Damascus to Erwin
After thoroughly enjoying the 2+2+2 at Mojo’s for the second straight morning I left Damascus. I’m still searching for my trail legs and just did an easy 10 miles to the Abingdon Gap Shelter where I met a couple of good old boys from Alabama who are section hiking two weeks at a time. Both were cancer survivors who had each waited for the other to finish treatments before continuing their adventure. I tried to convince them to try some longer trips. The first days are always the hardest and for them they never really get easier, but at least they always went through the painful process of adjusting to life on the trail with the support of a friendship tempered by their mutual ordeal.
The next morning they headed into to Damascus and I went to the south alone. I’m spending most of my days in complete solitude. The SOBO bubble is well to the north and most of the people I see are either section hikers or flip floppers eating miles to finish. While I was walking 15 to 17 miles a day toward the end of my hike in the spring, I’m doing only about 10 now. My body is telling me that that’s about all I can do. I have to accept that, but it means I’m unlikely to hike with a set group of hikers until I can burn more miles.
Over the next few days water got a bit harder to come by. The sources at some shelters were dry. I got in the habit of filling my unfiltered bottle when water was available. After finding no water at the Iron Mountain shelter, I had to brave the trek down to the spring at Vandventer. I put that journey up there with the Batan Death March and the Lewis and Clark expedition. My favorite part was when I dropped my filled bottles and watched them roll 30 feet down the trail! I was thankful that a couple of women from Ohio that I met on the way down confirmed that the spring was actually flowing. Later I ate with them and we talked while enjoying the spectacular views from the shelter. They’re also doing the trail two weeks at time. Real life can be inflexible about time.
After Vandeventer, I hiked past the closed Watauga Lake Shelter. As I approached this shelter signs warned me not to stop for the next 4 miles because of a problem bear. While I saw no signs of it, it did keep me motivated.
I spent 3 of the next 4 nights in hostels. The first is new. I had heard rave reviews for the Boots Off Hostel on the trail. It’s just off Shook Branch Road less than a tenth of a mile from the trail. Boots Off did not disappoint! The owner has put of thought into providing just about anything a hiker could want. The bunk room was inspired by the old Pullman cars…every bunk is enclosed by a curtain and includes a light and a plug. You have option of an all you can eat dinner for $10 and many common resupply items are available. They were playing a Clinton Trump drinking game during that night’s debate. A quick reading of the rules told me that I would almost certainly not be able to hike the next day so I went to bed at 8:00.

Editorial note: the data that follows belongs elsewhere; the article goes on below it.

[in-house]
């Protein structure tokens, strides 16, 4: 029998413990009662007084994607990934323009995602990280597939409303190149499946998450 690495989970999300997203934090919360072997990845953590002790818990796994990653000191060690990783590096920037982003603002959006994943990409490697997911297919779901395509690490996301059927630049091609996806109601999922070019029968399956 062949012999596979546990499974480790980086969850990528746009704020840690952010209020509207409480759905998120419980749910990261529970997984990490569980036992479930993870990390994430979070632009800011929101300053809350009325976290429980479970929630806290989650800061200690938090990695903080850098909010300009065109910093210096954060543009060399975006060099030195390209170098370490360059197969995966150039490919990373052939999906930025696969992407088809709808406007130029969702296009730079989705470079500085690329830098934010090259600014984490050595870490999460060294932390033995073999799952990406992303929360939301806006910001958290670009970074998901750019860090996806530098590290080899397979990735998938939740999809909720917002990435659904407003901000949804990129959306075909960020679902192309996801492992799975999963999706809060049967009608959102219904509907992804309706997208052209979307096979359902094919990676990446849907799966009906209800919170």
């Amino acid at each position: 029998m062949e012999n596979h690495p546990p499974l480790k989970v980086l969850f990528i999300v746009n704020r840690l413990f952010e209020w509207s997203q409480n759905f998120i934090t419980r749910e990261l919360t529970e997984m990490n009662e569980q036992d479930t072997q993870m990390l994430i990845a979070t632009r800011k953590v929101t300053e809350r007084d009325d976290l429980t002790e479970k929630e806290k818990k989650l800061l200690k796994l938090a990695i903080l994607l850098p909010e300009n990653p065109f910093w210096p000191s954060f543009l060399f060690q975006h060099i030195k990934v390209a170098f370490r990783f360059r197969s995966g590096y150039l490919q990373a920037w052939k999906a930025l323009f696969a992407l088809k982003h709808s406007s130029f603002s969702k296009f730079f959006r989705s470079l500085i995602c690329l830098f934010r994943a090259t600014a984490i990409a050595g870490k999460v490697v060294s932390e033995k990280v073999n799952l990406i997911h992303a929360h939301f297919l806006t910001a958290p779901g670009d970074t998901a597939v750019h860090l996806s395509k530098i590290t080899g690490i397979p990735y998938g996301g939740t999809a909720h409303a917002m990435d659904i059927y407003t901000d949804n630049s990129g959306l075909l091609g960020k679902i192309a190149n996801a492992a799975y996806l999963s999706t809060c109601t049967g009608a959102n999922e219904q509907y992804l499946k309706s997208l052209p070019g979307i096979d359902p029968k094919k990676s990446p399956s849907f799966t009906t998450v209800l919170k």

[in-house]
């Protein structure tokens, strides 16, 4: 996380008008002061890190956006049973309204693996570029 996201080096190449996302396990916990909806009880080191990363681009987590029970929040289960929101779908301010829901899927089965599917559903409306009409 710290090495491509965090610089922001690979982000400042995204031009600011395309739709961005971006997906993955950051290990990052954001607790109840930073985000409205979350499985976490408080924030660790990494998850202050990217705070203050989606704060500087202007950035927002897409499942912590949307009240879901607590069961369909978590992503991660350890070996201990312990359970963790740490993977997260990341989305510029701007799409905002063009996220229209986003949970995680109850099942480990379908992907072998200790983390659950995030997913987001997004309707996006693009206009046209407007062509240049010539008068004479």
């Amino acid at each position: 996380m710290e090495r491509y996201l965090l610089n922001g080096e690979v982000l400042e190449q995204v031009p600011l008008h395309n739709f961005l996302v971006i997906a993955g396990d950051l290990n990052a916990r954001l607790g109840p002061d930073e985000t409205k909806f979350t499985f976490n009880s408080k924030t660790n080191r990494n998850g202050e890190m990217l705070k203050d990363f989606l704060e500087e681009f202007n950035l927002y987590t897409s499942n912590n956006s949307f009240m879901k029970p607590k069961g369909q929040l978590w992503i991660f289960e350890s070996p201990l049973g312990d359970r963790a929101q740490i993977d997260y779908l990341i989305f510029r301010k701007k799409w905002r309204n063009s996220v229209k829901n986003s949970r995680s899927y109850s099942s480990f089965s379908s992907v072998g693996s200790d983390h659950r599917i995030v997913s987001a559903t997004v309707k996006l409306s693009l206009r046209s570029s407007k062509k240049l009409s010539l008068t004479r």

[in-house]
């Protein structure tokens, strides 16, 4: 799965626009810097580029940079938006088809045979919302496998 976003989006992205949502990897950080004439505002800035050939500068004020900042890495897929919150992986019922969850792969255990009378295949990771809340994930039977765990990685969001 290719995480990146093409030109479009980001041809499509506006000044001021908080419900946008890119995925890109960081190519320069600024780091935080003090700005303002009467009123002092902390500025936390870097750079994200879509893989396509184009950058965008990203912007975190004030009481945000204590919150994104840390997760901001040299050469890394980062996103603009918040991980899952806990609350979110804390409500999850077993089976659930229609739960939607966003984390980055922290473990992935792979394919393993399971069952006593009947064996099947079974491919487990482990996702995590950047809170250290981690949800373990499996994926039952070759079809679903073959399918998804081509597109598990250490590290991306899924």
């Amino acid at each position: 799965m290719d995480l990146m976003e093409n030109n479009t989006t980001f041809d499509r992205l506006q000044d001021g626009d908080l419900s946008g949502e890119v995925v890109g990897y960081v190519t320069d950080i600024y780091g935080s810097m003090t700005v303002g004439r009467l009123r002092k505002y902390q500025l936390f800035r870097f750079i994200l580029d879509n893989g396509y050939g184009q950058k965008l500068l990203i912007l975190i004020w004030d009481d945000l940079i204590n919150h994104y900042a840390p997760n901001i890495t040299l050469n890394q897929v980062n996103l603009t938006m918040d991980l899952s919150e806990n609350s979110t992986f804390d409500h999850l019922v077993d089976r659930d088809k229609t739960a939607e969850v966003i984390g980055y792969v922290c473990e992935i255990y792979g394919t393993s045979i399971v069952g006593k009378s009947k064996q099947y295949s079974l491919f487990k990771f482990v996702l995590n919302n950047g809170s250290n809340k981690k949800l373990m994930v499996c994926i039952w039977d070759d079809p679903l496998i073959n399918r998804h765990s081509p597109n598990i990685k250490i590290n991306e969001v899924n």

The next night I stayed at the Black Bear Resort. While the empty bunk room was a bit depressing, the staff was friendly and helpful. I spent most of my time watching tv in the lounge. Wrong Turn, a horror flick about a bunch of hillbilly cannibals, may not have been the best choice. While they were close to the end of their season, I had a lot of choices of things to eat and picked up some needed supplies.
While I tried to stay at Vango and Abby’s Memorial Hostel, I couldn’t find the trail. After a night in my tent my next stop was the Mountain Harbor B&B. I loved the bunk room. A section hiker with a car made a pizza run and a good time was had by all. While they aren’t doing town shuttles at 5:00 pm as it says in the trail guide, the breakfast was incredible. Cinnamon buns as big as cow patties among other wonders! After consuming at least 2000 calories, I happily hit the trail.
Staying at these hostels made it possible to not carry food for 3 days. I was able to buy some trail food at every hostel. In the 12 days it took me to walk from Damascus to Erwin, I never carried more than 5 days food. Hostels for the win!
Favorite Day So Far
The walk from Mountain Harbor to the Overmountain Shelter was without question my favorite day on the trail thus far. I started up through trees and a light morning fog. After getting water at Doll Flats, I stepped out into the most glorious bald. I took dozens of pictures. This was a day where I could have walked farther than I did, but I really wanted to stay at Overmountain. It’s unique!
I also wanted to stay at the Roan Mountain High Knob Shelter. It is the highest shelter on the trail, but to tell the truth it was a squalid dump with no views in spite of the altitude.
At this point I was ready for a zero. I took the distance to Erwin, divided by 3, walked the needed mileage and slept in my tent. I camped near the tops of Iron Mountain and Unaka Mountain…both beautiful spots.
One very interesting thing about this section was finding apple trees in the middle of nowhere with their branches sagging under the weight of their fruit…varieties I’ve never seen.
I made it to Uncle Johnny’s Hostel outside of Erwin about 10:30. I decided to shower and do my laundry there before coming into Erwin. It is a nice hostel with lots of services, but my Rangers are in the playoffs!
342 miles to Springer!
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